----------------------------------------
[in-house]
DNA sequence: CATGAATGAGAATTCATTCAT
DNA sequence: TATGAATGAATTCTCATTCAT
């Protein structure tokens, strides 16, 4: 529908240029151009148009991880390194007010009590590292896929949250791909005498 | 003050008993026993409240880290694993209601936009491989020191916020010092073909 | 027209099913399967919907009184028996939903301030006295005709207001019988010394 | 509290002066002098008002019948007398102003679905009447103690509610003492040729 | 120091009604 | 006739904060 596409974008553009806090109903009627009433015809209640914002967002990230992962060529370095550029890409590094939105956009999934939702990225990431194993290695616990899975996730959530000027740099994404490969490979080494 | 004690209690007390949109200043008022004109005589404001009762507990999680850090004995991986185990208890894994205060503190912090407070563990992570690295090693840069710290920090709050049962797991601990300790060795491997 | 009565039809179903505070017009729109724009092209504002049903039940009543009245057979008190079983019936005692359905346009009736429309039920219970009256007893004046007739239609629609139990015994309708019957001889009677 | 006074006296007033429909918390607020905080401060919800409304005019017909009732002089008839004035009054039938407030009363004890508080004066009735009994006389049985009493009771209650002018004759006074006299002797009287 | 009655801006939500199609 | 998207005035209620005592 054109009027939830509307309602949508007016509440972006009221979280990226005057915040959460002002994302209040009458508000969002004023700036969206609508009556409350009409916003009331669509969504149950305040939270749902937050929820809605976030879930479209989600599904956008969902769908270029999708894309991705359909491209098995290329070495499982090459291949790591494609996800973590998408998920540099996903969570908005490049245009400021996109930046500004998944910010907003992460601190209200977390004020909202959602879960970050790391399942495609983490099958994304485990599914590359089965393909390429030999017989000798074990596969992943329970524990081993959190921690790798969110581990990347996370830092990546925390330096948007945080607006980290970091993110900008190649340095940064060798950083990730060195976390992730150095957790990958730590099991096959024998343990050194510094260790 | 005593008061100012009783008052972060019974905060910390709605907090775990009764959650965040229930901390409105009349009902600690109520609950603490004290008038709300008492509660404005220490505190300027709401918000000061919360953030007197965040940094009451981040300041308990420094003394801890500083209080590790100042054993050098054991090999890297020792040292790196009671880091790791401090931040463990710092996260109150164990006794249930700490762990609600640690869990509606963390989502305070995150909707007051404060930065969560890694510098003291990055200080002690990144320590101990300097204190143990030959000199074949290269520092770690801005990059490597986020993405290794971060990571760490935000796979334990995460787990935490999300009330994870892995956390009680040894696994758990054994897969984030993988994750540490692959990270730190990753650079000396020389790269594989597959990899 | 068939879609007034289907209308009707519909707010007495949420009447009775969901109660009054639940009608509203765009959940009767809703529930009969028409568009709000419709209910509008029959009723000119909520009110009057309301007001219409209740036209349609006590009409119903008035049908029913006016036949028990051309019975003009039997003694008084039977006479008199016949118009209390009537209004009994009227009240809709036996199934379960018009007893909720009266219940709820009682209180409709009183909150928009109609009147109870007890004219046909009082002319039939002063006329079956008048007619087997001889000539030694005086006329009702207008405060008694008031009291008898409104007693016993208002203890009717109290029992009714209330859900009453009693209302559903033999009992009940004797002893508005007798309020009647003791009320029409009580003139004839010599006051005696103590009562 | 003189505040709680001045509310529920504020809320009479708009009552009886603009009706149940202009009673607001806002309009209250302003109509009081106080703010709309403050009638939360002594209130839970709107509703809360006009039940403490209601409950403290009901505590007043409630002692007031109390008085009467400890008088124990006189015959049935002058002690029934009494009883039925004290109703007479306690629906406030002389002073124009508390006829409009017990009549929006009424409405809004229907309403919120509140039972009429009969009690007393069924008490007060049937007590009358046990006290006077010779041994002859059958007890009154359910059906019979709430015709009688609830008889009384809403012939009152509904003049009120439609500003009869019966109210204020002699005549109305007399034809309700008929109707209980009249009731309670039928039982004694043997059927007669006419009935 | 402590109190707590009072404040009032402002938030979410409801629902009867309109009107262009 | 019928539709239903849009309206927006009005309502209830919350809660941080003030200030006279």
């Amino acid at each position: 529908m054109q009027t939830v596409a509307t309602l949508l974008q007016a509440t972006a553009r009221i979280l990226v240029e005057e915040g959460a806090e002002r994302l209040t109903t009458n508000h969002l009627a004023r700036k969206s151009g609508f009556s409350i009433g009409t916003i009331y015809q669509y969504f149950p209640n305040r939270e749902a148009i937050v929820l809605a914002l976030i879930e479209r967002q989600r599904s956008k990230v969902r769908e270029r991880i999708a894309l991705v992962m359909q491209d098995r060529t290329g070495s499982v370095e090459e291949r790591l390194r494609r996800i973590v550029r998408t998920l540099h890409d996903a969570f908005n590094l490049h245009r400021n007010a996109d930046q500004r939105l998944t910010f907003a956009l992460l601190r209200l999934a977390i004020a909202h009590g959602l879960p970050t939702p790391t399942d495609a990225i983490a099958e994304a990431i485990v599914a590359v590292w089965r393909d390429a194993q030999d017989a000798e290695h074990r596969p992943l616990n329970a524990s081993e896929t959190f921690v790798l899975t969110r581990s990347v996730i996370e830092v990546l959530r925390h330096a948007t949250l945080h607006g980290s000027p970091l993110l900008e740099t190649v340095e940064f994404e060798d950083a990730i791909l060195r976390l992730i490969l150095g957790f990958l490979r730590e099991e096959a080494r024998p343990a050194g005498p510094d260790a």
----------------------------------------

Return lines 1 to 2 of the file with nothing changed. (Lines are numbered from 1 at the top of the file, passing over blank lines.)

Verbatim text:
[in-house]
DNA sequence: CATGAATGAGAATTCATTCAT